I like potatoes. i grew some last year by just planting them in the ground and covering most of the plants with compost as they kept growing. The results were decent but not great. I remember reading that potatoes really love hugel beds and i'm in the process of making one but i have hard time imagining ho that works. Can someone please explain to me how it is done?
"How to grow vegetables and fruits by the organic method" by J.I. Rodale 1971 suggest growing potatoes in a deep hay bed above ground. Less work and better potatoes is the claim.
In April turn over a patch of winter rye and allow it to decompose. Then stick a whole potato in a furrow every 6 inches. Place a shovel full of compost over each potato. Finally spread a foot of hay over the patch.
Create a row / wide strip of material; leaves, weeds, etc. in the fall. Lay the seed potatoes on top and cover with 14" of straw. Add more mulch as needed with heavy rains, etc.
The benefit of both of these examples is ease of work, perfect potatoes and excellent soil building. I am working on building hugel beds but I will most likely attempt both and either of these methods in the next few years. How do these suggested methods compare with your experience? One other thing I have read is that the continuous covering method does not allow enough sunlight on the plant. And as different tomatoes respond to different techniques in different ways, I would imagine the variety chosen could have great impact on harvest as well.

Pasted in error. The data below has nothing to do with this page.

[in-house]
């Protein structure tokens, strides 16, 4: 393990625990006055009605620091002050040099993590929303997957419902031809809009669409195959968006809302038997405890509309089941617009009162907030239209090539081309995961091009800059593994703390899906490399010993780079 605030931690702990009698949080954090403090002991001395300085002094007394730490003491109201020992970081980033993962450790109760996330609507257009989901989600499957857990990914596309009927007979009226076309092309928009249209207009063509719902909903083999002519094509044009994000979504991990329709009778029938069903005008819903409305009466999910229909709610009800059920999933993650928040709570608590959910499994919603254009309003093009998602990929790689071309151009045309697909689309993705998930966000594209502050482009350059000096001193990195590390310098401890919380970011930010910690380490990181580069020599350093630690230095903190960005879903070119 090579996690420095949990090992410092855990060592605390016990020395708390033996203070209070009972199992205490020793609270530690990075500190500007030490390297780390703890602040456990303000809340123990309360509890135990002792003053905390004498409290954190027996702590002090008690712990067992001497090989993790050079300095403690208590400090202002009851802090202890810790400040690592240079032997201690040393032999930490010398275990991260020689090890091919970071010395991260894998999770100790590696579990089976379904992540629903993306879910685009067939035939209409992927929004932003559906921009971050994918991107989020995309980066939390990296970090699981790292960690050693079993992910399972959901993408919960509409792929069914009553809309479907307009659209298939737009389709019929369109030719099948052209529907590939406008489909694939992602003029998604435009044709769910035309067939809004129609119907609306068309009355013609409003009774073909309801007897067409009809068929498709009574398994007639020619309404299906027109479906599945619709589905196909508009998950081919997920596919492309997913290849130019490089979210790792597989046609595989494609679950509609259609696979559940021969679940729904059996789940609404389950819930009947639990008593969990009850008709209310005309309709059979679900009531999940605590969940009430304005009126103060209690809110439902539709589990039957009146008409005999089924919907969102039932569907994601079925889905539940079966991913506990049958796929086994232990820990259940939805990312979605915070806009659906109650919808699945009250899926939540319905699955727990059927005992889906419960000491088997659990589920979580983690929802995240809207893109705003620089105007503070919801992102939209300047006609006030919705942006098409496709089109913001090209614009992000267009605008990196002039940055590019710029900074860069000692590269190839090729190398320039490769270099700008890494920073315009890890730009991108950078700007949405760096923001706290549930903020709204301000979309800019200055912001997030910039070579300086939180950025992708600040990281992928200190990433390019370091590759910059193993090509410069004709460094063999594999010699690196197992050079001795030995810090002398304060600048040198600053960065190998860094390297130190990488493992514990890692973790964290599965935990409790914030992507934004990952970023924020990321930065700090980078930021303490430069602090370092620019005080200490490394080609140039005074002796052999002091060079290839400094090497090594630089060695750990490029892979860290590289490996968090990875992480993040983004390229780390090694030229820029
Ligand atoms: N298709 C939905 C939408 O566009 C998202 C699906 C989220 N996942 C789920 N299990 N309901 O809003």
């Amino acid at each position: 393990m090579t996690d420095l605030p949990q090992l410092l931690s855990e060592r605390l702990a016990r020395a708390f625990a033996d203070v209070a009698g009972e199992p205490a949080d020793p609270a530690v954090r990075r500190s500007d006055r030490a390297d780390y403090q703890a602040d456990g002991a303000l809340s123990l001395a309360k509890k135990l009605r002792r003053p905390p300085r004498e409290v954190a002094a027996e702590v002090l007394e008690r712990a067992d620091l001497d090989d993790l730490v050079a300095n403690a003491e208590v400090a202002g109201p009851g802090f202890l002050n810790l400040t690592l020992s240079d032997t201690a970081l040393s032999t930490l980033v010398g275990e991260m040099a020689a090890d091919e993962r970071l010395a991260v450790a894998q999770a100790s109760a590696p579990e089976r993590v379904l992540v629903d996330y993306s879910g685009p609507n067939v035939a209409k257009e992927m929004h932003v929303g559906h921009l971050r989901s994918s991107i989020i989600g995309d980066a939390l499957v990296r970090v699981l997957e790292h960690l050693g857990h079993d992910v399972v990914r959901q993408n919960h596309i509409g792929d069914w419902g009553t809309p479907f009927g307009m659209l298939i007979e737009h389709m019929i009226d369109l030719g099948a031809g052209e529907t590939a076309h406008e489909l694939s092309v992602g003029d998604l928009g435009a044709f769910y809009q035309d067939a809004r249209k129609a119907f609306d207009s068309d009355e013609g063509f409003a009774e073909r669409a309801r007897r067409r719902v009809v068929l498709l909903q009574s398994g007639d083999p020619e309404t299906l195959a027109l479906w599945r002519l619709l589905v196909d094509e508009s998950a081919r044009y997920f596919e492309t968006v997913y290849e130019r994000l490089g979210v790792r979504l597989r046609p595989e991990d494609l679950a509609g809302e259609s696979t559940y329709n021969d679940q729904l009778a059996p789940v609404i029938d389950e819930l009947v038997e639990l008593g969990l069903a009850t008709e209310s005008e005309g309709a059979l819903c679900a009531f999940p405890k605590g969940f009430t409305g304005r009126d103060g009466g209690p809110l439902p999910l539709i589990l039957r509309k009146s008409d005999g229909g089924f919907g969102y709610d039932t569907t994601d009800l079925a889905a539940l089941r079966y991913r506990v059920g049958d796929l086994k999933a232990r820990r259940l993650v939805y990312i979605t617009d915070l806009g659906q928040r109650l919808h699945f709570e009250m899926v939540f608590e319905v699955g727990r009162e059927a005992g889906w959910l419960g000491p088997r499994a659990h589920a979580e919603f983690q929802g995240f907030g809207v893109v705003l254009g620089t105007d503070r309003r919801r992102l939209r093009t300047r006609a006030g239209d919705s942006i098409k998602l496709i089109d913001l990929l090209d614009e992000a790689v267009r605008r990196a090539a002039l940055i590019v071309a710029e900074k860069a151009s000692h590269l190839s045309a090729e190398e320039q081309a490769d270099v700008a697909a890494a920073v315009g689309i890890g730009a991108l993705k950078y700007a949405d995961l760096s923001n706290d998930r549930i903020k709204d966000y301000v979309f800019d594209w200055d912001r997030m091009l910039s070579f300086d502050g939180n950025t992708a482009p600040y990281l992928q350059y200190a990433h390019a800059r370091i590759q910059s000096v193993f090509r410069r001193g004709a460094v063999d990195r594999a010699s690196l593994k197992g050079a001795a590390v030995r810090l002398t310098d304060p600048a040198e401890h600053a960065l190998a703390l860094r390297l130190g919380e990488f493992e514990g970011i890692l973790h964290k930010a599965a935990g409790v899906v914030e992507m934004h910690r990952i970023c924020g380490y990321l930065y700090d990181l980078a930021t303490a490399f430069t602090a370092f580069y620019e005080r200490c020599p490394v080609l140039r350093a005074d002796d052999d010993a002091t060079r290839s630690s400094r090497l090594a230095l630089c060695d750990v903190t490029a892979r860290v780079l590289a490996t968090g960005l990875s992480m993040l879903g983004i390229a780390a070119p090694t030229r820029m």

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So, I haven't dug them up yet but going by green growth the potato tire tower is the best right now. I just put a second tire on in fact. The raised bed potatoes are doing fantastically as well but the greens on them aren't quite as tall. The berm potatoes are getting eaten by voles, I can tell. But they're still growing.
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posted 4 years ago
Thank you for the responses. The way i did it last year probably resembles the berm approach most. It does make the harvest job harder comparing to how i imagine the methods involving straw. i'm gonna have to try to source some straw and try it.
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So... how does it work with hay/straw/mulch covering?
- Do you cover a bit with some soil?
and how deep?
- Does mulch cover enough to not have green potatoes?
- Does the mulch stays well enough over the line without flattening and spreading?
- what's about putting some soil over the mulch?
Another idea: a potato field looks "wavy". Is it possible to use the natural furrow between 2 rows to sow something else while harvesting the potatoes? Or is the harvesting itself making this difficult?
Here wherre I live, it is time to plant them, as they are a winter crop due to being frost-free meditarranean, and people use some motorisation, and I want to find a way to grow some potatoes without having to do that much digging work, either for planting or harvesting.